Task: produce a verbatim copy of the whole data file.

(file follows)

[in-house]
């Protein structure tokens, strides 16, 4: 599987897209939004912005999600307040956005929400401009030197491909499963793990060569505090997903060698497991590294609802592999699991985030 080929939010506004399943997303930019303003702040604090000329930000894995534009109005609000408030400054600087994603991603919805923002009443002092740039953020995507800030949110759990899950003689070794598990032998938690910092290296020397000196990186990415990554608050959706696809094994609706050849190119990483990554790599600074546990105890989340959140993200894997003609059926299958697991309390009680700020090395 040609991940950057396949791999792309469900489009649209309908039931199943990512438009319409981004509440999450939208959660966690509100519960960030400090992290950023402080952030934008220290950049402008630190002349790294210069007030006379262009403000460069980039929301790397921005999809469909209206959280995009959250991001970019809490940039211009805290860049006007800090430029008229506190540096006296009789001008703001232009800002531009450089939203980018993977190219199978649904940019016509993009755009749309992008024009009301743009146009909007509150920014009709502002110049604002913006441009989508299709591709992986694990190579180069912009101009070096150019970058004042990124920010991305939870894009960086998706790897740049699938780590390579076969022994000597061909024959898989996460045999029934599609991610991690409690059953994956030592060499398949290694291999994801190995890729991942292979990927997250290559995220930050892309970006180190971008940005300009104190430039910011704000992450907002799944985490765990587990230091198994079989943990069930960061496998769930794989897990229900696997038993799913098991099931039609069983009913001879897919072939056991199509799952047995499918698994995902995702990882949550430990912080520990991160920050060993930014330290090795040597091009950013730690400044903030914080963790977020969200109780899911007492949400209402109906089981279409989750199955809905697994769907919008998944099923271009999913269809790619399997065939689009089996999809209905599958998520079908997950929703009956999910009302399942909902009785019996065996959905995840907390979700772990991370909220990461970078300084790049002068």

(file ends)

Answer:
[in-house]
């Protein structure tokens, strides 16, 4: 599987897209939004912005999600307040956005929400401009030197491909499963793990060569505090997903060698497991590294609802592999699991985030 080929939010506004399943997303930019303003702040604090000329930000894995534009109005609000408030400054600087994603991603919805923002009443002092740039953020995507800030949110759990899950003689070794598990032998938690910092290296020397000196990186990415990554608050959706696809094994609706050849190119990483990554790599600074546990105890989340959140993200894997003609059926299958697991309390009680700020090395 040609991940950057396949791999792309469900489009649209309908039931199943990512438009319409981004509440999450939208959660966690509100519960960030400090992290950023402080952030934008220290950049402008630190002349790294210069007030006379262009403000460069980039929301790397921005999809469909209206959280995009959250991001970019809490940039211009805290860049006007800090430029008229506190540096006296009789001008703001232009800002531009450089939203980018993977190219199978649904940019016509993009755009749309992008024009009301743009146009909007509150920014009709502002110049604002913006441009989508299709591709992986694990190579180069912009101009070096150019970058004042990124920010991305939870894009960086998706790897740049699938780590390579076969022994000597061909024959898989996460045999029934599609991610991690409690059953994956030592060499398949290694291999994801190995890729991942292979990927997250290559995220930050892309970006180190971008940005300009104190430039910011704000992450907002799944985490765990587990230091198994079989943990069930960061496998769930794989897990229900696997038993799913098991099931039609069983009913001879897919072939056991199509799952047995499918698994995902995702990882949550430990912080520990991160920050060993930014330290090795040597091009950013730690400044903030914080963790977020969200109780899911007492949400209402109906089981279409989750199955809905697994769907919008998944099923271009999913269809790619399997065939689009089996999809209905599958998520079908997950929703009956999910009302399942909902009785019996065996959905995840907390979700772990991370909220990461970078300084790049002068």